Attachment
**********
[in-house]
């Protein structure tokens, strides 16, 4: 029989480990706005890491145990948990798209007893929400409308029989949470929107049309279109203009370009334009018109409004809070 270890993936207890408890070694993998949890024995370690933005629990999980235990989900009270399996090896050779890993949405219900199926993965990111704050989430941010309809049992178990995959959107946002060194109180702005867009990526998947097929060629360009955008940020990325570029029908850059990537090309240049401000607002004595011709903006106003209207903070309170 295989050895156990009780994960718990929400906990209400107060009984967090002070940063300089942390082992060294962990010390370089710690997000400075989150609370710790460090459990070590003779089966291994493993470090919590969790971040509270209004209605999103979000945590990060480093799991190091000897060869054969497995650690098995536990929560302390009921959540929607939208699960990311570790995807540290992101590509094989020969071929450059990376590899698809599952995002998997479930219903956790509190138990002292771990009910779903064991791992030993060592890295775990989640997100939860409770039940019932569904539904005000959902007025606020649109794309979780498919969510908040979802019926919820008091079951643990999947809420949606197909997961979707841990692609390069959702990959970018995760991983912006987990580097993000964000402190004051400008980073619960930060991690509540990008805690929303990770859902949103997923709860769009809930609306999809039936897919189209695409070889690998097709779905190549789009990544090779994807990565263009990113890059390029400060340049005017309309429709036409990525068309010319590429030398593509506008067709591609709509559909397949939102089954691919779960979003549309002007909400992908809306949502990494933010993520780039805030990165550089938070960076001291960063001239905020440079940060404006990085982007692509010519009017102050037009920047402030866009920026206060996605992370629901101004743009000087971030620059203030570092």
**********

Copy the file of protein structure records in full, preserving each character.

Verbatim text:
[in-house]
């Protein structure tokens, strides 16, 4: 029989480990706005890491145990948990798209007893929400409308029989949470929107049309279109203009370009334009018109409004809070 270890993936207890408890070694993998949890024995370690933005629990999980235990989900009270399996090896050779890993949405219900199926993965990111704050989430941010309809049992178990995959959107946002060194109180702005867009990526998947097929060629360009955008940020990325570029029908850059990537090309240049401000607002004595011709903006106003209207903070309170 295989050895156990009780994960718990929400906990209400107060009984967090002070940063300089942390082992060294962990010390370089710690997000400075989150609370710790460090459990070590003779089966291994493993470090919590969790971040509270209004209605999103979000945590990060480093799991190091000897060869054969497995650690098995536990929560302390009921959540929607939208699960990311570790995807540290992101590509094989020969071929450059990376590899698809599952995002998997479930219903956790509190138990002292771990009910779903064991791992030993060592890295775990989640997100939860409770039940019932569904539904005000959902007025606020649109794309979780498919969510908040979802019926919820008091079951643990999947809420949606197909997961979707841990692609390069959702990959970018995760991983912006987990580097993000964000402190004051400008980073619960930060991690509540990008805690929303990770859902949103997923709860769009809930609306999809039936897919189209695409070889690998097709779905190549789009990544090779994807990565263009990113890059390029400060340049005017309309429709036409990525068309010319590429030398593509506008067709591609709509559909397949939102089954691919779960979003549309002007909400992908809306949502990494933010993520780039805030990165550089938070960076001291960063001239905020440079940060404006990085982007692509010519009017102050037009920047402030866009920026206060996605992370629901101004743009000087971030620059203030570092």